It’s My Birthday, It’s Not All About You

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When I was growing up, there were a few things that were constants when it came to birthdays. No matter where in the world we were living, who we were with, or what the weather was like, my birthday was all about me.

I got presents.

I got attention.

I got a cake.

I got to choose what we had for dinner.

Really, isn’t that what birthdays are all about? Celebrating the birth of someone? Giving them just one day a year where it really, truly is all about them?

So it came as a huge shock when, a few years ago, I discovered that there are people out there who don’t think the same way. 

I first came across this phenomenon in a toy shop of all places. The lady in line in front of me was buying a series of toys. “Its my daughter’s birthday,” she explained to the cashier. Then she looked at the mountain of presents she was buying and said, “But, of course, I always give a little something to my other children so they don’t feel left out. It gets quite expensive when you have seven kids.”

Um, yeah. It would.

Judging by the number of toys she was buying, all seven of them were getting an equal number of gifts — obviously so no one felt “left out”. I imagine that having to do that seven times a year was pretty financially draining. I was a little horrified by the concept, but figured she was an anomaly — that I would be unlikely to ever run across another person who thought siblings should get presents on someone’s birthday.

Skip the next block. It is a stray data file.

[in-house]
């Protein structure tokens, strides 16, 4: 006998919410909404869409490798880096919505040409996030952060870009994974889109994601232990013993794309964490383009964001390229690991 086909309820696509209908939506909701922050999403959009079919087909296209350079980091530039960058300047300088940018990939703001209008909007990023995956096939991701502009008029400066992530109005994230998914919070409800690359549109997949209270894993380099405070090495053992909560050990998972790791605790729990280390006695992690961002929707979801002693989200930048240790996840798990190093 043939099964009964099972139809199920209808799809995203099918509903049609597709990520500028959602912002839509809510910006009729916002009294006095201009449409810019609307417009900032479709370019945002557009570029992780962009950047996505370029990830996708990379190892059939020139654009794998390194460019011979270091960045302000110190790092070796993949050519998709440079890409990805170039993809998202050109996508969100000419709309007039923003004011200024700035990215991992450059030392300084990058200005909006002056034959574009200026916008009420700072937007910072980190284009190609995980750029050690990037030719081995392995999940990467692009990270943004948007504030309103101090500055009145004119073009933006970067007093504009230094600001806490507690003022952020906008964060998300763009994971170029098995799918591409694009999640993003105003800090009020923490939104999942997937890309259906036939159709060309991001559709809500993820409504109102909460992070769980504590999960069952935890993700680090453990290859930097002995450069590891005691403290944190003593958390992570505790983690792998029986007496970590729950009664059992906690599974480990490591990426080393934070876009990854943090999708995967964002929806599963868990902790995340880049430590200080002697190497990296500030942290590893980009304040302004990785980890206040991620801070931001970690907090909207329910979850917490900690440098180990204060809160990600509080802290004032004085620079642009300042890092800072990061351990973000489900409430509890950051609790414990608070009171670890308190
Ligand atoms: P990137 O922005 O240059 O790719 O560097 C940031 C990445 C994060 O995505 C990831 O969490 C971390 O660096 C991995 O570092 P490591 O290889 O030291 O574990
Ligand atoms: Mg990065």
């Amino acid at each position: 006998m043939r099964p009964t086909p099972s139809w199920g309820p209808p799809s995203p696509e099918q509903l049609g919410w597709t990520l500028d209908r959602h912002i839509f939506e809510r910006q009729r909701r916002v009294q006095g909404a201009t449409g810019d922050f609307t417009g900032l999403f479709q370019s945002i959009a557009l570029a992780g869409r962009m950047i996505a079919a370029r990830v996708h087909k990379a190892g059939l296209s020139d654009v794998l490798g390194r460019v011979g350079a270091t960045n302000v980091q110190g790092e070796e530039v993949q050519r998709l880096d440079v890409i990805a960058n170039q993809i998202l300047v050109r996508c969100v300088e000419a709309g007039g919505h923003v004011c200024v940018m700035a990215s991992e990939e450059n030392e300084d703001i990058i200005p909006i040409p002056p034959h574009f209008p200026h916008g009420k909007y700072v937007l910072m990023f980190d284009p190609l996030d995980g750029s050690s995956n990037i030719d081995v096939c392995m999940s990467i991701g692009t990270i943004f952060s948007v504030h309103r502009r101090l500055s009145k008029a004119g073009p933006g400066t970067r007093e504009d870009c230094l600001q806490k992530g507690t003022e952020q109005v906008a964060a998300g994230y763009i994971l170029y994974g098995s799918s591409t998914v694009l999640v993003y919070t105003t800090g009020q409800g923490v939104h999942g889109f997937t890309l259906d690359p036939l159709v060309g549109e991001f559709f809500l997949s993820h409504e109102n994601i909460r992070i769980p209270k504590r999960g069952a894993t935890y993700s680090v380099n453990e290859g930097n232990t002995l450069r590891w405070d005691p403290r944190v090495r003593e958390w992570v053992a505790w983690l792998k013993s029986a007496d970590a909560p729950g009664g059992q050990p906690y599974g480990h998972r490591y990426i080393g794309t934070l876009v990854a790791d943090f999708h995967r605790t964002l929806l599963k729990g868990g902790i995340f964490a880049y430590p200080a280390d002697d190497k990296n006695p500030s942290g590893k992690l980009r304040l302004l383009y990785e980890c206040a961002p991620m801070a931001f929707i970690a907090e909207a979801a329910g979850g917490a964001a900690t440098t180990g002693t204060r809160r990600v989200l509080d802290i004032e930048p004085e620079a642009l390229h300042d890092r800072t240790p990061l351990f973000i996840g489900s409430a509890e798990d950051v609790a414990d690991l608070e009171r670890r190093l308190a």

I was wrong.

It happened first on Master Six’s birthday (he was only turning five at the time). Someone brought along a present for Master Three and said, “I didn’t want him to feel left out.”

“It’s fine!” I said. “He doesn’t need a present. It’s not his birthday.”

But it kept happening. Apparently there are more than a few people in the world who think that children are incapable of understanding that they get presents on their birthday, not on their brother’s birthday.

This, to me, reeks of the same kind of silliness that results in “medals for everyone!” and “prizes for everyone!” Imagine, if you will, a world where children never learn that sometimes, just sometimes, the world does not revolve around them. Imagine, if you will, a world where a fully grown adult says, “But it’s your birthday! I gave you a present. Why didn’t you give me a present? I feel really left out…”

It’s crazy.

But what, exactly, do you think it teaches children to believe about themselves and the world when you make a fuss of them on someone else’s special day, just in case they feel left out?

And what does it teach the Birthday Boy (or Girl)?

I can tell you that, as a child, I watched my brother and sister get fussed over on their birthday, and I was thrilled for them. Because it was their special day. And because, in a few months time, it would be my special day, and I would get all the attention for myself.

I want my children to grow up knowing that they get rewarded because they have done something special, or because we’re celebrating their special achievement or day. I don’t want my children to grow up knowing that they get rewarded because someone else has done something  worthy of celebration. I don’t want my children to grow up with the expectation that they will be rewarded because someone else has done something worthy of celebration.

That’s just crazytalk.